Rachel Hauck tagged Kristy, then Kristy tagged me--telling us to blog about six weird things about ourselves. I could write a book. How do I choose only six?

Of course to authors, some of these things aren't weird.

1. There are always people living their lives in my mind. Sometimes, I really get immersed in what they're doing.

2. Until I was a senior in high school, I was painfully shy. (Don't laugh. It's true.)

3. I hated blind dates. I had one when I was in college that was a real clunker. Then I met my husband on a blind date. We were married three months and three days later. (Don't laugh. We've been married over 42 years.

4. I didn't know that the highlands in Guatemala are cool, even in the middle of summer. I'll bet you didn't know that either. I thought that since Guatemala is in Central America and closer to the equator, the whole country would be hot in the summer.

5. I love peanut butter and banana sandwiches. Don't knock it until you try it. I put peanut butter on both pieces of bread, slice the banana and place the slices on one side, then squish it all together.

6. I'm going to be a great grandmother this summer. That isn't weird. I just thought you'd like to know.

Sunday, February 04, 2007

I've Been Waiting Anxiously to Run This Interview - Mary Connealy

I want you to meet a very special friend. I've known Mary online a long time. I was even privileged to help her get a manuscript ready for submission. Now she's sold several books. Way to go, Mary.

Tell us how much of yourself you write into your characters.

I don’t think much. Instead I write my characters to be how I wish I was. Fearless, sassy, saying out loud all the things I keep inside. That works in books, but mostly is messes up a real life.

What is the quirkiest thing you have ever done?

Hmmmm….quirky? Me? My idea of life on the edge is taking an hour off for lunch. I feel like a madwoman, so daring, sometimes I even…brace yourself…drive to a town with a mini-mart that sells sub sandwiches. Okay, calm down. Sorry if I’ve shocked you.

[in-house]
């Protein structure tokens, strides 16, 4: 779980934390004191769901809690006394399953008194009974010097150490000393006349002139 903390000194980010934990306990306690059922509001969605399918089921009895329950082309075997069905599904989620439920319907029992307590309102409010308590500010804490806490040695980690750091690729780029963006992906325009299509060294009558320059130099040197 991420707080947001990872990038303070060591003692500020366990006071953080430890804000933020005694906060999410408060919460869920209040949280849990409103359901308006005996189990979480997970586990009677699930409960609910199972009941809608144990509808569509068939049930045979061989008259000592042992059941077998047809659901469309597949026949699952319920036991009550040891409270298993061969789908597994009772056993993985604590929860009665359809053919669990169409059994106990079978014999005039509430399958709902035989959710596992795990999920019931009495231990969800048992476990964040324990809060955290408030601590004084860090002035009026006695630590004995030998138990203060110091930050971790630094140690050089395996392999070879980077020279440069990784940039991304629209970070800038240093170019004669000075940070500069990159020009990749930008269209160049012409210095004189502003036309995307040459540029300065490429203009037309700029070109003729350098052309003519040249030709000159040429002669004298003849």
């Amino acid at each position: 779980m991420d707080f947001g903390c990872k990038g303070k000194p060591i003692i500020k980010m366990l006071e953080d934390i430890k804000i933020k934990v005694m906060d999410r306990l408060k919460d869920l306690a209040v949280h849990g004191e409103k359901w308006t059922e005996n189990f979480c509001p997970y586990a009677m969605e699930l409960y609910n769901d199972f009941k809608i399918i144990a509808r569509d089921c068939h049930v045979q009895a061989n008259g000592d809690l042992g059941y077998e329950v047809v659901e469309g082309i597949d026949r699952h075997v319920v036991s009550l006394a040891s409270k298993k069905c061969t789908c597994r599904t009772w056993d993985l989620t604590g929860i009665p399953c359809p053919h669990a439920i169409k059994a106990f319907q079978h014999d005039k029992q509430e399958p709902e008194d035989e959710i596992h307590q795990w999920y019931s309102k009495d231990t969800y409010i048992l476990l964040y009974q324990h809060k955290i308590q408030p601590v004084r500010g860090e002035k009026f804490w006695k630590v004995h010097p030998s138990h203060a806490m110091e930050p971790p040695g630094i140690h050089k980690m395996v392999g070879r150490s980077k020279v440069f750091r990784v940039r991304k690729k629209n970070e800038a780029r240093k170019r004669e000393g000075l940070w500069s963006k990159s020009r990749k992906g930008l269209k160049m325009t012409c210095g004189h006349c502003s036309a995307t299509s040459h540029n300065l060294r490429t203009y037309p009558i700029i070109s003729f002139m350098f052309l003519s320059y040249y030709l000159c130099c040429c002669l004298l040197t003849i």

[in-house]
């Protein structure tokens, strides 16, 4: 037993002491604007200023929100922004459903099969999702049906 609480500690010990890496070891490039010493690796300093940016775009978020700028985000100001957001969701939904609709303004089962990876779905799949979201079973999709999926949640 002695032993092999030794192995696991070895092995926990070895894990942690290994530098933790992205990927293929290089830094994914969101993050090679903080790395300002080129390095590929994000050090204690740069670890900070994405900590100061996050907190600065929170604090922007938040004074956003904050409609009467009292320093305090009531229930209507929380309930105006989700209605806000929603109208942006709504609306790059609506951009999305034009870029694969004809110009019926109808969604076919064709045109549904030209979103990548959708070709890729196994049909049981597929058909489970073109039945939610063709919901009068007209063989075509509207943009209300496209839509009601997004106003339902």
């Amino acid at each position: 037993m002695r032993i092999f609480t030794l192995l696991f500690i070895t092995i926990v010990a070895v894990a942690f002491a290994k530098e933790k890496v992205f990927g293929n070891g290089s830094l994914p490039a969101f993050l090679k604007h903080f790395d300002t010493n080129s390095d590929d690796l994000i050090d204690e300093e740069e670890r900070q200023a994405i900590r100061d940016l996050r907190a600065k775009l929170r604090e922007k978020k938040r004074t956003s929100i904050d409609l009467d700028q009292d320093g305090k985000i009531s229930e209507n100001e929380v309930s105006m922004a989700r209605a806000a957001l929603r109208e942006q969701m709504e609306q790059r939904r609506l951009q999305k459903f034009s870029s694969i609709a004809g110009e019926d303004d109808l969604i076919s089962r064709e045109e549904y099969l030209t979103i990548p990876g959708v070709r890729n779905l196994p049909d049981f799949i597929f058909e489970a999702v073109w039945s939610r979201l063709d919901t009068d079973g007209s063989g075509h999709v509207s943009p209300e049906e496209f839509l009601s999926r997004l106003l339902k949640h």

Good grief. I’ve got nothing. I’m going to go do something quirky if I can think of anything, then I’ll finish this question. Okay, I’m back. I tied my shoelaces together (after I took them off) and threw them up until they snagged an electric wire. I’m now barefoot. At work. I hope you’re happy.

Mary, you are so funny! When did you first discover that you were a writer?

I wrote my first book at age twelve. Long lost (no doubt for the best.) But I’ve always loved writing. Always. You should see my daughters’ baby books. I wrote all over them. I always thought the words were more important than locks of hair and pictures.

I'm sure they love them. Tell us the range of the kinds of books you enjoy reading.

I read widely and in all genres. I think every genre can be well done. Ummm…I haven’t really read too many vampire books. Did you know there are lots of vampire books out there? So, I don’t read EVERYTHING.

I'm an eclectic reader, too, but I'll pass on the vampire books as well. What other books have you written, whether published or not?

I have around fifteen unpublished novels on my computer. A lot of them are earlier work and need a lot of attention but I still love those stories. For a while I just entertained myself by trying my hand at everything. Jumping from genre to genre. Historical, contemporary, sweet romances, police drama, action/adventure, gothic. I’ve got a book about a demon-possessed serial killer that is one of my most spiritual books, but it’s too bloody. I’ve got to tone it down. It’s also very funny. I can’t seem to write anything without comedy. Despite saying I write everything, I don’t see any vampire books in my future.

I'm thankful for that, I think. I don't want to have to read one just because you wrote it. How do you keep your sanity in our run, run, run world?

I live a very quiet life, actually. I work as a GED Instructor. I’m in one small room all day, five days a week. My lunch is, more often than not, a peanut butter sandwich, an apple and a can of Diet Coke in my car listening to KLOVE or Rush Limbaugh depending on my mood. I’m usually home with my husband in the evening, and occasionally my 17-year-old daughter gives us a break and stays home with us. I read and write for hobbies. Watch some TV, but I don’t care about much of it. I’m also really good at crossword puzzles and I’m hooked on Sudoku. That’s it, my run, run, run life. Now I’m wondering how I keep my sanity with my dull life. I like it this way, though. In my experience, excitement is usually bad. Something’s on fire. Someone got hurt. Spare me from excitement.